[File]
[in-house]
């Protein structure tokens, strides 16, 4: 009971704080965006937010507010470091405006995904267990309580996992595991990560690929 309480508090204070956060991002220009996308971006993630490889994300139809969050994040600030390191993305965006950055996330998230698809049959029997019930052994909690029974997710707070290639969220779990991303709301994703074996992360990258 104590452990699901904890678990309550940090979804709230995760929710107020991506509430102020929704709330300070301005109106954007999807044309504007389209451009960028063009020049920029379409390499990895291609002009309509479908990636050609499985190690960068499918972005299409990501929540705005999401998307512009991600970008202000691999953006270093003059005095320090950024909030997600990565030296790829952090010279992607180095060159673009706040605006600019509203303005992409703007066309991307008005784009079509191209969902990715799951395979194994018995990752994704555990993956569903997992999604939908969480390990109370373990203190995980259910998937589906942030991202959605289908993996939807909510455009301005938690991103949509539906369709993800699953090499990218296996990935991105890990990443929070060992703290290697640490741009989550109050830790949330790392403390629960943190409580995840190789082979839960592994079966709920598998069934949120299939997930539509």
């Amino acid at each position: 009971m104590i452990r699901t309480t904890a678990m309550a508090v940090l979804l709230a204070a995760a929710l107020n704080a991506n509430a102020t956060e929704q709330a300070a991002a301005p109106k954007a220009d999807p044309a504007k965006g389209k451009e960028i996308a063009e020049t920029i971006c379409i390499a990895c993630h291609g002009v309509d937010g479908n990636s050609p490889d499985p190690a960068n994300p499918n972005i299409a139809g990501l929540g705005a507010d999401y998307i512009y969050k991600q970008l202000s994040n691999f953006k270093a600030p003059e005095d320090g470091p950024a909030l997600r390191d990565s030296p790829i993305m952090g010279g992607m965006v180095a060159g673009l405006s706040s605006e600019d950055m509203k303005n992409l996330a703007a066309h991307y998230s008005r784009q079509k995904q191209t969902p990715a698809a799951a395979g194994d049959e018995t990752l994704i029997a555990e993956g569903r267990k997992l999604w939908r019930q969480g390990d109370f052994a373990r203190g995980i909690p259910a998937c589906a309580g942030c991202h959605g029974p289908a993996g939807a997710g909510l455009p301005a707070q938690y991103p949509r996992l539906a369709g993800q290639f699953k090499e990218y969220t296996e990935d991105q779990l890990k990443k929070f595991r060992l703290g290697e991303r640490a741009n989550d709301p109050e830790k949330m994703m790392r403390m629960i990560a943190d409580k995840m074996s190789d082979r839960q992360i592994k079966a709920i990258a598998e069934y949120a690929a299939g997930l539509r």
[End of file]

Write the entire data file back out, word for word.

[in-house]
């Protein structure tokens, strides 16, 4: 009971704080965006937010507010470091405006995904267990309580996992595991990560690929 309480508090204070956060991002220009996308971006993630490889994300139809969050994040600030390191993305965006950055996330998230698809049959029997019930052994909690029974997710707070290639969220779990991303709301994703074996992360990258 104590452990699901904890678990309550940090979804709230995760929710107020991506509430102020929704709330300070301005109106954007999807044309504007389209451009960028063009020049920029379409390499990895291609002009309509479908990636050609499985190690960068499918972005299409990501929540705005999401998307512009991600970008202000691999953006270093003059005095320090950024909030997600990565030296790829952090010279992607180095060159673009706040605006600019509203303005992409703007066309991307008005784009079509191209969902990715799951395979194994018995990752994704555990993956569903997992999604939908969480390990109370373990203190995980259910998937589906942030991202959605289908993996939807909510455009301005938690991103949509539906369709993800699953090499990218296996990935991105890990990443929070060992703290290697640490741009989550109050830790949330790392403390629960943190409580995840190789082979839960592994079966709920598998069934949120299939997930539509």
């Amino acid at each position: 009971m104590i452990r699901t309480t904890a678990m309550a508090v940090l979804l709230a204070a995760a929710l107020n704080a991506n509430a102020t956060e929704q709330a300070a991002a301005p109106k954007a220009d999807p044309a504007k965006g389209k451009e960028i996308a063009e020049t920029i971006c379409i390499a990895c993630h291609g002009v309509d937010g479908n990636s050609p490889d499985p190690a960068n994300p499918n972005i299409a139809g990501l929540g705005a507010d999401y998307i512009y969050k991600q970008l202000s994040n691999f953006k270093a600030p003059e005095d320090g470091p950024a909030l997600r390191d990565s030296p790829i993305m952090g010279g992607m965006v180095a060159g673009l405006s706040s605006e600019d950055m509203k303005n992409l996330a703007a066309h991307y998230s008005r784009q079509k995904q191209t969902p990715a698809a799951a395979g194994d049959e018995t990752l994704i029997a555990e993956g569903r267990k997992l999604w939908r019930q969480g390990d109370f052994a373990r203190g995980i909690p259910a998937c589906a309580g942030c991202h959605g029974p289908a993996g939807a997710g909510l455009p301005a707070q938690y991103p949509r996992l539906a369709g993800q290639f699953k090499e990218y969220t296996e990935d991105q779990l890990k990443k929070f595991r060992l703290g290697e991303r640490a741009n989550d709301p109050e830790k949330m994703m790392r403390m629960i990560a943190d409580k995840m074996s190789d082979r839960q992360i592994k079966a709920i990258a598998e069934y949120a690929a299939g997930l539509r």